Matthew Zapruder

Winner of the William Carlos Williams Award in 2007

Canada

By Canada I have always been fascinated.
All that snow and acquiescing.
All that emptiness, all those butterflies
marshalled into an army of peace.
Moving north away from me
Canada has no border, away
like the state its northern border
withers into the skydome. In a world
full of mistrust and self-medication
I have always hated Canada.
It makes me feel like I'm shouting
at a child for letting a handful
of pine needles run through his fist.
Canada gets along with everyone
while I hang, a dark cloud
above the schoolyard. I know
we need war, all the skirmishes
to keep our borders where
we have placed them, all
the migration, all the difference.
Just like Canada the Dalai Lama
is now in Canada, and everyone
is fascinated. When they come
to visit me, no one ever leaves me
saying, the most touching thing
about him is he's so human.
Or, I was really glad to hear
so many positive ideas regardless
of the consequences expressed.
Or I could drink a case of you.
No one has ever pedaled
every inch of thousands of roads
through me to raise awareness
for my struggle for autonomy.
I have pity but no respect for others,
which is not compassion, just ordinary
love based on attitudes towards myself.
I wonder how long I can endure.
In Canada the leaves are falling.
When they do each one rustles
maybe to the white tailed deer
of sadness, and it's clear
that whole country does not exist
to make me feel crappy
like a candelabra hanging
above the prison world,
condemned to freely glow.


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Tony Hoagland on Matthew Zapruder

The poetry of William Carlos Williams is only venerable today because it has stayed youthful for so long. I think he would have approved of Matthew Zapruder's dreamy but stubbornly inquisitive urban psalms, which use the poem as an antennae for investigating the world, and as an event of pleasure in itself. Both deft and tentative, clever but not smug, Zapruder's poems stretch their actively creative syntax down the page, testing the ground as they go.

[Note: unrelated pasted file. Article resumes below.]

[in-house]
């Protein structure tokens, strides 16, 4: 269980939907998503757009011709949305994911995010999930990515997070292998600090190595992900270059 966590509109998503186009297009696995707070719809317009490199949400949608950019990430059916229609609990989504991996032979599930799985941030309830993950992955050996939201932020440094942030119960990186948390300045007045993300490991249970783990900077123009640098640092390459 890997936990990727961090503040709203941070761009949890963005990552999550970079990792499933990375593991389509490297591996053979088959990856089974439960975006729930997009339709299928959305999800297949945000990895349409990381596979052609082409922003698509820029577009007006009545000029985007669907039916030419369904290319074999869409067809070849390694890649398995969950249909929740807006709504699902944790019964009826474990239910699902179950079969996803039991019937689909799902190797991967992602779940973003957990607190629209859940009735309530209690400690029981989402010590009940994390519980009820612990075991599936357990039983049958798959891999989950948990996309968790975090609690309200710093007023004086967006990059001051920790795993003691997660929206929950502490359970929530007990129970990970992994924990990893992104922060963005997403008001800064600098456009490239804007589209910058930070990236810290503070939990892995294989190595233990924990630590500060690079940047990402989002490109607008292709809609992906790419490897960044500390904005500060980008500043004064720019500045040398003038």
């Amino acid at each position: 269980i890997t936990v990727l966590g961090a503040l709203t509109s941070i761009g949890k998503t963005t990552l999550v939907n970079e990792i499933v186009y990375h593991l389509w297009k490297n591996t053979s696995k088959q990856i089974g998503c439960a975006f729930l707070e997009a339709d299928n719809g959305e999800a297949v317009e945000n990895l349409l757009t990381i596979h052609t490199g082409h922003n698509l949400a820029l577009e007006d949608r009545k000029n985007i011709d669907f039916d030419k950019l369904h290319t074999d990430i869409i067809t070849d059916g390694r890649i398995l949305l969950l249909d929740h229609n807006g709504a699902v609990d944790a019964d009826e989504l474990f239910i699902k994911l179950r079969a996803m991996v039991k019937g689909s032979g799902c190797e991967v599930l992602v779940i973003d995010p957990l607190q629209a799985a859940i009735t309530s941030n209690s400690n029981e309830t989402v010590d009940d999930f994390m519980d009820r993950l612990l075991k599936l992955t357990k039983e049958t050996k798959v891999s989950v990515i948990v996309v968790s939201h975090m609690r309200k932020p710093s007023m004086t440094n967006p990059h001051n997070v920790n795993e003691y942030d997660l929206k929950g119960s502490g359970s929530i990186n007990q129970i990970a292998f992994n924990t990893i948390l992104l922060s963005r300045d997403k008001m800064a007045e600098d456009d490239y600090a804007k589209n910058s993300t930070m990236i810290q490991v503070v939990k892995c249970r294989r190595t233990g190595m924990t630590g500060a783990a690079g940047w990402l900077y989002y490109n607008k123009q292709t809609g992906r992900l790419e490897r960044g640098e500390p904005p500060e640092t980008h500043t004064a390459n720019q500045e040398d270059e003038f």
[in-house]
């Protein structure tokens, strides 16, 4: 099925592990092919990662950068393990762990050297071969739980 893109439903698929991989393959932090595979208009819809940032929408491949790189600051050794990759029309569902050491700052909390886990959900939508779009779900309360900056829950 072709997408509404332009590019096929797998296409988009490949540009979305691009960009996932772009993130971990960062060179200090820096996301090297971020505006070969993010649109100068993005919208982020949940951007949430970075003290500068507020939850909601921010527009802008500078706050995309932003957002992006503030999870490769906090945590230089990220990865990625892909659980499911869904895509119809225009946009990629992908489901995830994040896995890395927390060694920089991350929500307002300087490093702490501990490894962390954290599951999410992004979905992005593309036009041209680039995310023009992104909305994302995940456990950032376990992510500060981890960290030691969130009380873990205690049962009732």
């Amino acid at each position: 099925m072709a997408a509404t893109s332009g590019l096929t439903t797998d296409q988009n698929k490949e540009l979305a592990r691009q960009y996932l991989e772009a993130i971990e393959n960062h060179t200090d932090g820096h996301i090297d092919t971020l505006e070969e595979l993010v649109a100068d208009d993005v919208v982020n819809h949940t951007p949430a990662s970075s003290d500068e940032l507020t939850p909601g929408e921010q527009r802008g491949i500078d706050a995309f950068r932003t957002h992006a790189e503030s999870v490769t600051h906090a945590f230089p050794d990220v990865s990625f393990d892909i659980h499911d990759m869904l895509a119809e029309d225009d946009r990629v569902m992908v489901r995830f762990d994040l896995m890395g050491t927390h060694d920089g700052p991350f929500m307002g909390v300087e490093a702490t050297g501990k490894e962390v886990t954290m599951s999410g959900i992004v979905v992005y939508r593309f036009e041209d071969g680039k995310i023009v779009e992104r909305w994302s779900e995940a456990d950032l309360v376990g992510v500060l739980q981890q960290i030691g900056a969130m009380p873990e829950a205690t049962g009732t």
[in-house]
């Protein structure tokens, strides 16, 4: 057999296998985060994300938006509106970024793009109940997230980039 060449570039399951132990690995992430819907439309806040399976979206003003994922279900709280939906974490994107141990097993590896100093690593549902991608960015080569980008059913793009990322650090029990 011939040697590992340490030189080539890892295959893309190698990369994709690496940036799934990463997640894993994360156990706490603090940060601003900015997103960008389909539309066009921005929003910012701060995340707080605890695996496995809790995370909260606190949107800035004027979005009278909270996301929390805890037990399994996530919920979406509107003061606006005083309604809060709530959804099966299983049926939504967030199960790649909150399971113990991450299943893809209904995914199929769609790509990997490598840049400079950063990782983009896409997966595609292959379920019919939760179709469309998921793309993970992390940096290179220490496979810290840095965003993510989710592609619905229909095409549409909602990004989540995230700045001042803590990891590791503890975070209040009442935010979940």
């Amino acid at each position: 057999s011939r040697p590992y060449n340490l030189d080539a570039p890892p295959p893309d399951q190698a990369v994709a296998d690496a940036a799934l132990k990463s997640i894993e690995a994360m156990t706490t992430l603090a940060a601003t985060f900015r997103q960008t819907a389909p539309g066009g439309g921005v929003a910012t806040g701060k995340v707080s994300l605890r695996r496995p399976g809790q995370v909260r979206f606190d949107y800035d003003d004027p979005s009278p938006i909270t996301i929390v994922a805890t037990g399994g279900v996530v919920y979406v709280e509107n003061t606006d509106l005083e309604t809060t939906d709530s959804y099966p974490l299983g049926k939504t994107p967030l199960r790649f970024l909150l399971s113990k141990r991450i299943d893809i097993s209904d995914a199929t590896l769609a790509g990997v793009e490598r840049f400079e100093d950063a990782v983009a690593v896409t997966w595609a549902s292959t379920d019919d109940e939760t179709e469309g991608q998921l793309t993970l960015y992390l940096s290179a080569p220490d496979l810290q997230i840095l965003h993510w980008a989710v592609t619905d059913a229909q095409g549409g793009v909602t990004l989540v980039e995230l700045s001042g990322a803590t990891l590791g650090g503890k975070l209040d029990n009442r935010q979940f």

Always I am
into my desk drawer
  cabinet of wanders
              wandering to rediscover
                     it's snowing.
              Through it I touch
                     a nail someone gave me
                                         to hang a great task on,
                             say describe
                                a painting
                     you have never not walked in,
                               its tiny
                                      colored
                                                      glaciers drifting
                                      down to the floor...
                                                             from "The Book of Oxygen"

The amiable voice of story-telling presides here, but the stories are ambient experiments in knowing, and they dowse with humility and playfulness. Like Williams, Zapruder radiates an un-modern optimism, which is to say he is sincere when he claims the problematical goods of living. In the drifting landscapes of The Pajamaist one finds a vitality of method and a convincing underlying spiritual seriousness which promises good things to come.

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